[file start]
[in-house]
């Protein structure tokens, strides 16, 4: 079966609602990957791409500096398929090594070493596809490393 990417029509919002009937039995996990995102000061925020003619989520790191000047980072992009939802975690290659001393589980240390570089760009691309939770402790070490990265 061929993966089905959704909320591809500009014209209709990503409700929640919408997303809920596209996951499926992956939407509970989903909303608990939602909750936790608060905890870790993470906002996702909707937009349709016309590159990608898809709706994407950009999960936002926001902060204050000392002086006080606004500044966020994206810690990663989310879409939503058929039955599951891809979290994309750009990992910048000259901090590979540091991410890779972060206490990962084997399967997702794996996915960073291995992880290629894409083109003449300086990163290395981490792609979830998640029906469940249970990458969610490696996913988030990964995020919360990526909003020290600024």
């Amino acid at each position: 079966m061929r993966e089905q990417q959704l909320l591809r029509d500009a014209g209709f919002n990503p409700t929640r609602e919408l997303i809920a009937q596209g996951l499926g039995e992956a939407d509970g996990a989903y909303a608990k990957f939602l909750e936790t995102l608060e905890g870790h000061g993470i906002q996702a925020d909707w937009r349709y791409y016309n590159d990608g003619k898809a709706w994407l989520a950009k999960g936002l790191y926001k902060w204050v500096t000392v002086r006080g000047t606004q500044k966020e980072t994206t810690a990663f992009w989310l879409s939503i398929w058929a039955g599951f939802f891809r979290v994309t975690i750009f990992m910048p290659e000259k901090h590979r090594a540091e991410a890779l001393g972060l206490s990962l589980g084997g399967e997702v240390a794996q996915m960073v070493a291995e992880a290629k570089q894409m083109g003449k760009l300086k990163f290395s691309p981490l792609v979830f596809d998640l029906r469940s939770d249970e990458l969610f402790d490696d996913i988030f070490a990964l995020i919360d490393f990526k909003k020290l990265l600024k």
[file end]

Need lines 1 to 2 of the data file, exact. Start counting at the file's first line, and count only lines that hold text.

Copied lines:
[in-house]
């Protein structure tokens, strides 16, 4: 079966609602990957791409500096398929090594070493596809490393 990417029509919002009937039995996990995102000061925020003619989520790191000047980072992009939802975690290659001393589980240390570089760009691309939770402790070490990265 061929993966089905959704909320591809500009014209209709990503409700929640919408997303809920596209996951499926992956939407509970989903909303608990939602909750936790608060905890870790993470906002996702909707937009349709016309590159990608898809709706994407950009999960936002926001902060204050000392002086006080606004500044966020994206810690990663989310879409939503058929039955599951891809979290994309750009990992910048000259901090590979540091991410890779972060206490990962084997399967997702794996996915960073291995992880290629894409083109003449300086990163290395981490792609979830998640029906469940249970990458969610490696996913988030990964995020919360990526909003020290600024």